It is generally considered to have a sweeter and fresher taste than other types of tea, with floral and fruity notes. Their liquor is low in tannin and very refreshing, and it is also rich in antioxidants. 

It is important to note that white tea is generally more expensive than other types of tea due to its rarity and delicate production method. It is also usually brewed at lower temperatures and for shorter periods of time to preserve its delicate flavor.

Rooibos is a beverage made from the leaves of a shrub called Aspalathus linearis, which grows mainly in South Africa. It is not considered a tea because it does not contain Camellia sinensis, the plant from which traditional tea is made.

Rooibos is made by harvesting the leaves and stems, which are then cut, crushed, oxidized and sun-dried. Rich in minerals and vitamins, its red liquor is fruity and tart. It is usually consumed without sugar or milk, and is also often recommended for people who seek to limit their caffeine intake, as it is naturally decaffeinated.

The purpose of the operation is to extract precisely the quantity you need, without damaging either the tea leaves or the cake itself. This is usually done with a tea knife or a tea pick. Handle the package of your tea cake with care, especially if it is an aged tea (the wrapping paper becomes fragile with time) or if you plan to store the tea for a number of years. With your cake on its side, take advantage of the hollow in the center to insert your knife or pick into the cake, making it penetrate parallel to the surface of the cake. Apply pressure on the handle of your tool to make the tip penetrate a few centimeters (depending on the amount of tea you want to extract). Then use a slight leverage movement to detach a small block of tea that you can then put in your teapot. Let it steep for 3-5 minutes before serving. You can also use a technique called "hot water rinsing" to release the flavors of the tea before serving. This technique involves pouring hot water over the tea leaves for a few seconds before discarding the water and serving the tea.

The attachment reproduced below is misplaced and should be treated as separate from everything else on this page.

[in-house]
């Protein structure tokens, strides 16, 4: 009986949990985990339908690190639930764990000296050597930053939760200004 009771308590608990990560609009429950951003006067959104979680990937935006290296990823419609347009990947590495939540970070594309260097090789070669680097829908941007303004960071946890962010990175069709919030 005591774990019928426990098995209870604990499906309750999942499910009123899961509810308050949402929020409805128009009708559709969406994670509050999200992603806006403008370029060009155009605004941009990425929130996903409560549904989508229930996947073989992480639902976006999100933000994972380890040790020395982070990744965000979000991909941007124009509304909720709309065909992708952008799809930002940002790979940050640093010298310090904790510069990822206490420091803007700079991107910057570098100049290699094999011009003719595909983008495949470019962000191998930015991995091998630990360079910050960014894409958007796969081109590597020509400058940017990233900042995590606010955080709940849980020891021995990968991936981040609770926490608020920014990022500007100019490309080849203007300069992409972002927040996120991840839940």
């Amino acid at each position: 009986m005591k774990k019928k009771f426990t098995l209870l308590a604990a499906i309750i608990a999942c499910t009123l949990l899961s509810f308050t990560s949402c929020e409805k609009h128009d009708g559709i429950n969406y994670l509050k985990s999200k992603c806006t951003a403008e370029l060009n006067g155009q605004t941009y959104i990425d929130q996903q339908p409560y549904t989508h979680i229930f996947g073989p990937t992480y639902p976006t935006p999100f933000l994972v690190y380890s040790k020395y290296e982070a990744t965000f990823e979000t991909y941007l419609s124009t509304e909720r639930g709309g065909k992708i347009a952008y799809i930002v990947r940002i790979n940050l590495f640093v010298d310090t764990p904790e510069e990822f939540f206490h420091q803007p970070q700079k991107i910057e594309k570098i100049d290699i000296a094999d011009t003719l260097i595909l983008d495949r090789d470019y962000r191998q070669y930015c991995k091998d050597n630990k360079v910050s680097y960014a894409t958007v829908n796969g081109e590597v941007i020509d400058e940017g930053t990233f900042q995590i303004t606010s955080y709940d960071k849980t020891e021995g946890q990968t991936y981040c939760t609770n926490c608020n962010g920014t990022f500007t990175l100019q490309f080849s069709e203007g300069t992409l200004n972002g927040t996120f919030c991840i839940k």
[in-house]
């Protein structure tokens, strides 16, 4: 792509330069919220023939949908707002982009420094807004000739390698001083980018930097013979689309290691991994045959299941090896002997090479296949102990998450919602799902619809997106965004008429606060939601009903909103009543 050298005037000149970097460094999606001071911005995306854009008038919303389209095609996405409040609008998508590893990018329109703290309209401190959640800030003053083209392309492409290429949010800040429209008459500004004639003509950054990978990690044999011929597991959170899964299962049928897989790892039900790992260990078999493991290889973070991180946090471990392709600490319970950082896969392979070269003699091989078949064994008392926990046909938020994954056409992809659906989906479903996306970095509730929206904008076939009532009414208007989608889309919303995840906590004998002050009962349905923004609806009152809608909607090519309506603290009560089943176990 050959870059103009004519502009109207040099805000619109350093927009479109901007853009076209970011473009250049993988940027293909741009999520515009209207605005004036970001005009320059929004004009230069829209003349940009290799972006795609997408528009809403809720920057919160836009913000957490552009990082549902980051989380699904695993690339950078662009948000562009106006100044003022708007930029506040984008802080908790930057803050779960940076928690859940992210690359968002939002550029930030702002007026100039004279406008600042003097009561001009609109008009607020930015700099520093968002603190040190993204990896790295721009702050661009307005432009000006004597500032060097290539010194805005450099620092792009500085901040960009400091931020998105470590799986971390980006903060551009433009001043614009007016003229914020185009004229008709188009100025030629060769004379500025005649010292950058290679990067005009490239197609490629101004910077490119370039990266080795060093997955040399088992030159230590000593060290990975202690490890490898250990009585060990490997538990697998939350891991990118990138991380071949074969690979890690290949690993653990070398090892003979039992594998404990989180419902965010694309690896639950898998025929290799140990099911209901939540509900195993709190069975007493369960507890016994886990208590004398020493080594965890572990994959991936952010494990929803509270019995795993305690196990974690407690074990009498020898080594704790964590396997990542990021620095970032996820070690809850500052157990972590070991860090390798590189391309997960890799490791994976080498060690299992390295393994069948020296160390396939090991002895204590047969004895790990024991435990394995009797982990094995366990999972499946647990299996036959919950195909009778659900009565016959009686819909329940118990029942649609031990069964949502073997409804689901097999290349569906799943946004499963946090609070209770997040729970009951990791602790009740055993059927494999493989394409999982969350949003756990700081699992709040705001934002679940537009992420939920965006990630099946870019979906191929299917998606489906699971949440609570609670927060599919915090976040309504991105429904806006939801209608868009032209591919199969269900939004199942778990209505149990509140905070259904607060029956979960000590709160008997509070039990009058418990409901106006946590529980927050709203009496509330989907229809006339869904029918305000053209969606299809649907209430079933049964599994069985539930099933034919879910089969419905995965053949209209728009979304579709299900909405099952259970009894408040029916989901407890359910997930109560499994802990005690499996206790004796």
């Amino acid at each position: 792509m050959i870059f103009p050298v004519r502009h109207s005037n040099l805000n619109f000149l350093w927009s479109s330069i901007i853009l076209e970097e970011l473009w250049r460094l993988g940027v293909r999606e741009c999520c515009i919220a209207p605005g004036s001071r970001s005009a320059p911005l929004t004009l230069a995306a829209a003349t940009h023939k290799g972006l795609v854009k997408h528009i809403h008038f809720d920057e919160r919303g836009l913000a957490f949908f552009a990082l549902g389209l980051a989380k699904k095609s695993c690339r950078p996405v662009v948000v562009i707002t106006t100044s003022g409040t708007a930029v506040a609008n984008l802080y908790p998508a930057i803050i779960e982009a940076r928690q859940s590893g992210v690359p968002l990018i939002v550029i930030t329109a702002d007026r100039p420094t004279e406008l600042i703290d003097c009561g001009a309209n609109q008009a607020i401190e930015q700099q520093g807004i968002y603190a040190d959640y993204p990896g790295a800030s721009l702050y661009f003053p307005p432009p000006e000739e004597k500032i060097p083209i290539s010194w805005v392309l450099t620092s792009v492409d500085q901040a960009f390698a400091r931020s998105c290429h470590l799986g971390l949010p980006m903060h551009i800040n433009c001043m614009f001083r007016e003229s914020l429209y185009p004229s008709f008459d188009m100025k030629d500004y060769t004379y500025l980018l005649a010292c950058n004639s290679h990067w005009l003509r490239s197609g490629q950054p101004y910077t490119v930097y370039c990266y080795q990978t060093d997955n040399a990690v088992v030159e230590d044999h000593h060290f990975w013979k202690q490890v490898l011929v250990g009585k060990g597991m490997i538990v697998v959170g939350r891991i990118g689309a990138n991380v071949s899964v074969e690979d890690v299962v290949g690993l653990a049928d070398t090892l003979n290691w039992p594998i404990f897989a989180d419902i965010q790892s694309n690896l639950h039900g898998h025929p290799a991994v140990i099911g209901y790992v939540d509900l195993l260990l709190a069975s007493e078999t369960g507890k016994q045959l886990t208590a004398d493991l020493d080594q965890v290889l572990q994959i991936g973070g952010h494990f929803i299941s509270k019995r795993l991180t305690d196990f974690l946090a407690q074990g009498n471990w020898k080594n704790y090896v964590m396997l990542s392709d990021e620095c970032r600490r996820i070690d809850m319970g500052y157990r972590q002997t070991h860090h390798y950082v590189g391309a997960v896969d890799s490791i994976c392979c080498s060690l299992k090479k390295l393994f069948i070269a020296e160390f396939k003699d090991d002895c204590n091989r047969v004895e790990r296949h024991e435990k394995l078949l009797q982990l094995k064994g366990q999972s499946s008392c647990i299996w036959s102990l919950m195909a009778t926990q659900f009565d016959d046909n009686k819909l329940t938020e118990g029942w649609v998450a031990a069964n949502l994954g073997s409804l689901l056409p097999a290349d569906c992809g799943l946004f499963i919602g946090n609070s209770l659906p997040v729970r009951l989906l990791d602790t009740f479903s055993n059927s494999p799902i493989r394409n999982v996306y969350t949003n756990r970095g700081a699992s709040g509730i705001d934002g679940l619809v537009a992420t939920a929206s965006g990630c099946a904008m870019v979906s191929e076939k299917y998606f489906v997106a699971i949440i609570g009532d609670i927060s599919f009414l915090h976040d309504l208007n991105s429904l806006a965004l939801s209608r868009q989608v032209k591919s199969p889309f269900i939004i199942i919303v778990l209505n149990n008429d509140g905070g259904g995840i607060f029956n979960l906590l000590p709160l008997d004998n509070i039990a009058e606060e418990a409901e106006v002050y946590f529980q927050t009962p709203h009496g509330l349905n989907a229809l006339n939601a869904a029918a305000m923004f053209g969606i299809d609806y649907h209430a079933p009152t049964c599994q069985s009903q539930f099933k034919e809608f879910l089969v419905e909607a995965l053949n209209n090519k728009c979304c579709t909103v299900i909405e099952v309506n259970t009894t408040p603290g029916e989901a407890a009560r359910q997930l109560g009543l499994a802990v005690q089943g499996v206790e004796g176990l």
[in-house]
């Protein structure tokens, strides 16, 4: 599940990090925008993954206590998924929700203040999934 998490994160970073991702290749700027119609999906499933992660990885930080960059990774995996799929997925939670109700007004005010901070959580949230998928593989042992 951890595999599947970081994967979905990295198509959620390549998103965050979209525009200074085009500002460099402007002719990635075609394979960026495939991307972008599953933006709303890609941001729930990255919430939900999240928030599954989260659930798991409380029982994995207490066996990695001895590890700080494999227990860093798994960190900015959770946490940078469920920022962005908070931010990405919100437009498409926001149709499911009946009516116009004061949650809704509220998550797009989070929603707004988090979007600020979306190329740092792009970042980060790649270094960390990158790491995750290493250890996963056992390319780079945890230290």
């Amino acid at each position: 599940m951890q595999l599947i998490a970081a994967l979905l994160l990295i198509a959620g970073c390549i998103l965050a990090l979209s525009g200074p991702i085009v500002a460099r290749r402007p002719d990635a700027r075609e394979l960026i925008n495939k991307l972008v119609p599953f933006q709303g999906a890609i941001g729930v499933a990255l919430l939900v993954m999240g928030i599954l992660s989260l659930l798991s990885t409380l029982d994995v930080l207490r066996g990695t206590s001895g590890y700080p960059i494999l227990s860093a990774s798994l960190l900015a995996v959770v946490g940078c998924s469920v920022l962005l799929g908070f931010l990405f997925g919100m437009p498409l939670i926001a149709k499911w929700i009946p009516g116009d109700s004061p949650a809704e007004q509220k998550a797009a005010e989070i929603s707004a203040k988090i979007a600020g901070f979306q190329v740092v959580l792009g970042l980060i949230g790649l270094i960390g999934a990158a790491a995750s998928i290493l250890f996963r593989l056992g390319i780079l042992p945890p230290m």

Generally, the more fragile a tea is, the faster it loses its aromas. This is especially true for green teas, especially Japanese green teas, which can be kept for about 6 months without losing their aromas and flavors. Unlike aged teas which are the only ones that can improve with time, Oolong, white and black teas can be kept for about 1 year. This is why you should try to delay their aging as much as possible. The best way is to put the tea in an airtight container, away from light and humidity. It is also preferable to keep it away from strong odors such as those of spices or coffee.